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Wind direction

The direction planes fly at Heathrow depends on the direction of the wind. Planes must take off and land into the wind for safety reasons.

Around Heathrow the wind usually blows from the west. Because aircraft must land into the wind, the majority of aircraft therefore arrive from the east (over London) and take off towards the west (over Berkshire/Surrey). This is known as westerly operations. Westerly operations occur for about 70% of the year.

When the wind blows from the east, the reverse happens. Aircraft arrive from the west (over Berkshire) and depart towards London. This is called easterly operations and we are ‘on easterlies’ for about 30% of the year.

The percentage of westerlies and easterly operations varies from week to week and month to month. It is also affected by our ‘westerly preference’. We provide live updates on the direction Heathrow is operating via our website and twitter feed (follow us @HeathrowNoise)

Westerly Wind Direction
Easterly Wind Direction


The direction of operation is determined by NATS air traffic controllers who monitor wind speed and direction on the airfield and at different levels up to 3,000ft. The position is kept under constant review. The weather forecast made by the Met Office is not always a reliable indicator of what is happening at Heathrow since the Met Office forecast for the public relates to ground level.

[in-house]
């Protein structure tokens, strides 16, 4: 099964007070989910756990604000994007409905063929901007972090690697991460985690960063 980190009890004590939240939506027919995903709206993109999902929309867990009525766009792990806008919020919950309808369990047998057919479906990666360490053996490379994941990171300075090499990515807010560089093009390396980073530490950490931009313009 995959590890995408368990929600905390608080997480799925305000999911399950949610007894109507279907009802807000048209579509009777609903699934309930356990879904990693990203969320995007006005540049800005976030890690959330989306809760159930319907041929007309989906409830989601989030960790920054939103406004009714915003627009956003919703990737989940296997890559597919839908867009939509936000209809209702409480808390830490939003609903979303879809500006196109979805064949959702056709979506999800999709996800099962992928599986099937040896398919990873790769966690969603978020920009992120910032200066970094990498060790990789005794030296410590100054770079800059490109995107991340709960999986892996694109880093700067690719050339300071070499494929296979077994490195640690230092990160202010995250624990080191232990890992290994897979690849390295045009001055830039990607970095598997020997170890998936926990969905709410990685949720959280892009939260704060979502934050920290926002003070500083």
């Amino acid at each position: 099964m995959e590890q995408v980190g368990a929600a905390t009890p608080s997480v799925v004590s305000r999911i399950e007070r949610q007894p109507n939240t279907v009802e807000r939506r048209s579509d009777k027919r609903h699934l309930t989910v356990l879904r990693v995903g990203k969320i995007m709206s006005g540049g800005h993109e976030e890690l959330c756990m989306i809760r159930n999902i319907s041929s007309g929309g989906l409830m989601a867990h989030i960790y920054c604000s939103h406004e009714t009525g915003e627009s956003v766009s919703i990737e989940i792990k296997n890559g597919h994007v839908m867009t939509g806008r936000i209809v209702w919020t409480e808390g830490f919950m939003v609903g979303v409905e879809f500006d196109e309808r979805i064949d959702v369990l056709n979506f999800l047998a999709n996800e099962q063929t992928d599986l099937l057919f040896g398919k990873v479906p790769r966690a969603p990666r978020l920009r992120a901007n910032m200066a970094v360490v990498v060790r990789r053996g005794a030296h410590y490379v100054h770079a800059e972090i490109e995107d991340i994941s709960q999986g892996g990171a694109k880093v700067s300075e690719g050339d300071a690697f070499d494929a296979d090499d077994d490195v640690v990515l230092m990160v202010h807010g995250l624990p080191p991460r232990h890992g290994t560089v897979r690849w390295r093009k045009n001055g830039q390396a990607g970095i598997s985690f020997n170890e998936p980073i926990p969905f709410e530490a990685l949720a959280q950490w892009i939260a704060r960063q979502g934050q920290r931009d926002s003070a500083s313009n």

Due to the direction of operation determined by the wind, the operation can change direction more than once in a day. We therefore are unable to control or predict which direction the airport will be operating in.

Westerly preference

During the day, a ‘westerly preference’ is operated at Heathrow. It means that during periods of light easterly winds (up to 5 knots), planes will continue to land in a westerly direction making their final approach over London. At Heathrow, aircraft land over London for about 70% of the time.

The westerly preference was introduced in the 1960s to reduce the numbers of aircraft taking off in an easterly direction over London, i.e. over the most heavily populated side of the airport. This was when departures were considered to be more disruptive than arrivals to local communities.

The end of westerly preference?

Modern technology means planes have got quieter and climb more quickly nowadays and therefore questions have been raised as to whether the westerly preference is still relevant today. In Heathrow’s submission to the Airports Commission in May 2013 on making the best use of existing capacity in the short and medium terms, we proposed the ending of the westerly preference.

The Airports Commission supported this in its Interim Report (December 2013) and said that the Government should review the need for a westerly preference with a view to introducing a ‘no preference’ policy. We estimate that removing the westerly preference would reduce the number of arrivals over west London by around 5%.

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